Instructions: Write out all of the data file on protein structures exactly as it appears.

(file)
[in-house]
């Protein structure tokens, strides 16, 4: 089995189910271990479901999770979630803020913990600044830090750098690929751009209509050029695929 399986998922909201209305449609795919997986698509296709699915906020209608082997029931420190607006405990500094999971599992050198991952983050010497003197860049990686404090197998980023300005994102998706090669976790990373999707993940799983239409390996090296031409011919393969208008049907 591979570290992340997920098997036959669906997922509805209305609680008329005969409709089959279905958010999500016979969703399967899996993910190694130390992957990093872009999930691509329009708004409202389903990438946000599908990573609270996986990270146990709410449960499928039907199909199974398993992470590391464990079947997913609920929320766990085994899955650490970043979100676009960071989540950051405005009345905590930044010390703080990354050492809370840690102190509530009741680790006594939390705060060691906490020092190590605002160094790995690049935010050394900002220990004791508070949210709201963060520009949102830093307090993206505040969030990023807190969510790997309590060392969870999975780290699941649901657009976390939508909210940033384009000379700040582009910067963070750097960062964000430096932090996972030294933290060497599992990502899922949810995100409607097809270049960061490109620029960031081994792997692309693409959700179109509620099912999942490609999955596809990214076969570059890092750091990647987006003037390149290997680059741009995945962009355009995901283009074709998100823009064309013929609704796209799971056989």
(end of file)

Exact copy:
[in-house]
């Protein structure tokens, strides 16, 4: 089995189910271990479901999770979630803020913990600044830090750098690929751009209509050029695929 399986998922909201209305449609795919997986698509296709699915906020209608082997029931420190607006405990500094999971599992050198991952983050010497003197860049990686404090197998980023300005994102998706090669976790990373999707993940799983239409390996090296031409011919393969208008049907 591979570290992340997920098997036959669906997922509805209305609680008329005969409709089959279905958010999500016979969703399967899996993910190694130390992957990093872009999930691509329009708004409202389903990438946000599908990573609270996986990270146990709410449960499928039907199909199974398993992470590391464990079947997913609920929320766990085994899955650490970043979100676009960071989540950051405005009345905590930044010390703080990354050492809370840690102190509530009741680790006594939390705060060691906490020092190590605002160094790995690049935010050394900002220990004791508070949210709201963060520009949102830093307090993206505040969030990023807190969510790997309590060392969870999975780290699941649901657009976390939508909210940033384009000379700040582009910067963070750097960062964000430096932090996972030294933290060497599992990502899922949810995100409607097809270049960061490109620029960031081994792997692309693409959700179109509620099912999942490609999955596809990214076969570059890092750091990647987006003037390149290997680059741009995945962009355009995901283009074709998100823009064309013929609704796209799971056989």